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Civil Defense

Service, home

Rescuing, decontaminating, supporting

Serving the citizenry, lives saved or lost

Gassed, homeless, injured

Brave, resilient


Considering the disaster on the homefront during the war particularly in Great Britain, the Civil Defense Service (CD) was a real need.  It was a civilian volunteer organization established in Great Britain by the Home Office in 1935. In 1941, during World War II, the use of Civil Defense replaced the pre-existing Air Raid Precautions (ARP). The Civil Defense Service included the pre-existing ARP as well as wardens, firemen (initially the Auxiliary Fire Service (AFS) and latterly the National Fire Service (NFS)), fire watchers, rescue, first aid post, stretcher party and industry. Over 1.9 million people served within the CD and nearly 2,400 lost their lives to enemy action.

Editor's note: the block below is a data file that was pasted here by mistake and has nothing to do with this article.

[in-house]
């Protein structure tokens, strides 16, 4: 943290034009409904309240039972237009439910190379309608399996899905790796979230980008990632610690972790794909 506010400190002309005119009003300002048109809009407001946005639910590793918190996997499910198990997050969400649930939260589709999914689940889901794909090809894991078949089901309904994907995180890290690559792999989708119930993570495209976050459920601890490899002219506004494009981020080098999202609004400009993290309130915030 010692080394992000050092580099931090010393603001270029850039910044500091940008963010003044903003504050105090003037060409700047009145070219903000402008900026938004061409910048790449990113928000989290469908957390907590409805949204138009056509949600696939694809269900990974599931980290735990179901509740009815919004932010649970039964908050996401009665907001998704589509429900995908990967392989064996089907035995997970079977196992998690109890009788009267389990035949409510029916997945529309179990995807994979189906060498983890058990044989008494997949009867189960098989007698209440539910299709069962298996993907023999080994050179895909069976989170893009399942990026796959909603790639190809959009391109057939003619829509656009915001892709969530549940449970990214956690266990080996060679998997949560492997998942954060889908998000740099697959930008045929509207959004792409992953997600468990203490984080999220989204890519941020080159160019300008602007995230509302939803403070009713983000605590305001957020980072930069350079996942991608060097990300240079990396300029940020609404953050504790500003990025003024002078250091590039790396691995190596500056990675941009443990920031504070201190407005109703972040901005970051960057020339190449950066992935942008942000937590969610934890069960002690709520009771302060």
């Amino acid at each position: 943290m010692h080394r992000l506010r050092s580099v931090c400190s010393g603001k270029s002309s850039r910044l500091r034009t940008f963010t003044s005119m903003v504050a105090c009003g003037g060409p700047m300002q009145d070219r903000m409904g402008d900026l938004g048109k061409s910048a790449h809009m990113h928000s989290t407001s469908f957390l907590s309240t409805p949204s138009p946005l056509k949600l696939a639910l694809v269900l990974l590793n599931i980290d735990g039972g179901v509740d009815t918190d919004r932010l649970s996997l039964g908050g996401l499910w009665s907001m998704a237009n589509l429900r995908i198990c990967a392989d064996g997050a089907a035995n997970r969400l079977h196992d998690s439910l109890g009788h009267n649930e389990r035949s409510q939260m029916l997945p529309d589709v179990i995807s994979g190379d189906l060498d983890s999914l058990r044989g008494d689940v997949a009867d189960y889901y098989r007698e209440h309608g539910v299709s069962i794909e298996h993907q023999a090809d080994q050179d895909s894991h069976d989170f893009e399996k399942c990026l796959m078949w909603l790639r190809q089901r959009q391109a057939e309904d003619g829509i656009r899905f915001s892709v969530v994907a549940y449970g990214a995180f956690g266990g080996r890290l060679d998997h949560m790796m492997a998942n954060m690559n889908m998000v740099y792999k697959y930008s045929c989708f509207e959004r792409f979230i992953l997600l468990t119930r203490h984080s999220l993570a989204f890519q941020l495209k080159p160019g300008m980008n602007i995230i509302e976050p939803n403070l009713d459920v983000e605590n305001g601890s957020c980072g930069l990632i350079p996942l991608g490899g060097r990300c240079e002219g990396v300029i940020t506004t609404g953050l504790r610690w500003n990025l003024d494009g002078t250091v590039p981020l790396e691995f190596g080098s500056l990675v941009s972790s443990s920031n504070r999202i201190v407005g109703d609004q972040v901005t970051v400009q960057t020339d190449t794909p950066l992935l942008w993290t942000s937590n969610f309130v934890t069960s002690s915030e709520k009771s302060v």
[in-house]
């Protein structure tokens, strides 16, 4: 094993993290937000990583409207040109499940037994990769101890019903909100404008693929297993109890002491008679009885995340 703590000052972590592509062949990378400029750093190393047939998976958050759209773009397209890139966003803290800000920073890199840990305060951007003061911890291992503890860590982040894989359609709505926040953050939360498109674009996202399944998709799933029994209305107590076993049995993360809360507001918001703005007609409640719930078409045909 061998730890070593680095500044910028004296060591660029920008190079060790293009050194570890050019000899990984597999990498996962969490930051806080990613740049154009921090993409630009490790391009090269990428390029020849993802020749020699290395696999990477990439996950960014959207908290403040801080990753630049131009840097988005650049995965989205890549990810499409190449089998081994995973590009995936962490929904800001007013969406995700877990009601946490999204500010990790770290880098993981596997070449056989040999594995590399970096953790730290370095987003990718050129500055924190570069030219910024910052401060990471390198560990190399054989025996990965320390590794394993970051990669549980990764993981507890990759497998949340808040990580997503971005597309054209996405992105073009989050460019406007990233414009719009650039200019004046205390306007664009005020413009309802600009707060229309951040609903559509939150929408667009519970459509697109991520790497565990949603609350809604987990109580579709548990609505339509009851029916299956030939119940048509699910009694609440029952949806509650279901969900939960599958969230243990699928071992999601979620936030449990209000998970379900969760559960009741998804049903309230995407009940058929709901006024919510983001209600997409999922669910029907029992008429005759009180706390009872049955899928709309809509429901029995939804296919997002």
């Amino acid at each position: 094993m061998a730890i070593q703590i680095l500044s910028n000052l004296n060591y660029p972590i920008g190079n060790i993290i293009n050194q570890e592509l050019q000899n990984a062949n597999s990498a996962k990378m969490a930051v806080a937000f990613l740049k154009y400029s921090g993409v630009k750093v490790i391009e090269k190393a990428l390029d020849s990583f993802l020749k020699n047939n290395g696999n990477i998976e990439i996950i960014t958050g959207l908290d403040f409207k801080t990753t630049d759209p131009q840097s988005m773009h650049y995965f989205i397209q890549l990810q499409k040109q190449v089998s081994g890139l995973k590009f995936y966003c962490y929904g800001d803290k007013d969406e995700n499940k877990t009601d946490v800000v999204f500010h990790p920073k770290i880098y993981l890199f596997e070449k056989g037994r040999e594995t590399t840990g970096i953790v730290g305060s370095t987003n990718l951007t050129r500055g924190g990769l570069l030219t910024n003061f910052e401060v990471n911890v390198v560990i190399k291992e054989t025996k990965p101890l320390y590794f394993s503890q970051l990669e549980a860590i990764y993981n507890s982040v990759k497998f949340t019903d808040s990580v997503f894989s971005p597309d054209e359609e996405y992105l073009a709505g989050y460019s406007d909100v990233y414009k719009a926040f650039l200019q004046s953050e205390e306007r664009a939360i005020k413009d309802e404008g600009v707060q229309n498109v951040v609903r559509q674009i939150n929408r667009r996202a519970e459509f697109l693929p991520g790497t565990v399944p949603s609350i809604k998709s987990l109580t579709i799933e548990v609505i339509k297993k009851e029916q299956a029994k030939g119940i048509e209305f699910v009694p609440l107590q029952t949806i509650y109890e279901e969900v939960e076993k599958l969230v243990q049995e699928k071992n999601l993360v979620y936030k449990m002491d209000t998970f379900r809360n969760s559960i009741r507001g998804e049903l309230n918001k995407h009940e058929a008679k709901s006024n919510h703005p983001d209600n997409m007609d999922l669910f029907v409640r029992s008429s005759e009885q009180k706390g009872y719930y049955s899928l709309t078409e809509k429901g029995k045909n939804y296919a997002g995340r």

The organization of civil defense was the responsibility of the local authority. Volunteers were ascribed to different units depending on experience or training. Each local civil defense service was divided into several sections.

  • Wardens were responsible for local reconnaissance and reporting, and leadership, organization, guidance and control of the general public. Wardens would also advise survivors of the locations of rest and food centers, and other welfare facilities.


  • Rescue Parties were required to assess and then access bombed out buildings and retrieve injured or dead people. In addition they would turn off gas, electricity and water supplies, and repair or pull down unsteady buildings.


  • Medical services included first aid parties who provided on the spot medical assistance. More serious injuries were passed to first aid posts by stretcher parties and to local hospitals by ambulance personnel. If required, bodies could be removed to emergency mortuaries.

Anti-gas-First-Aid-trainingSt. John Ambulance Brigade men instructing Barclay’s Bank workers in anti-gas first aid

  • Gas Decontamination Teams were kitted out with gas-tight and waterproof protective clothing and were to deal with any gas attacks. They were trained to decontaminate buildings, roads, rail and other material that had been contaminated by liquid or jelly gases.

Gas Decontamination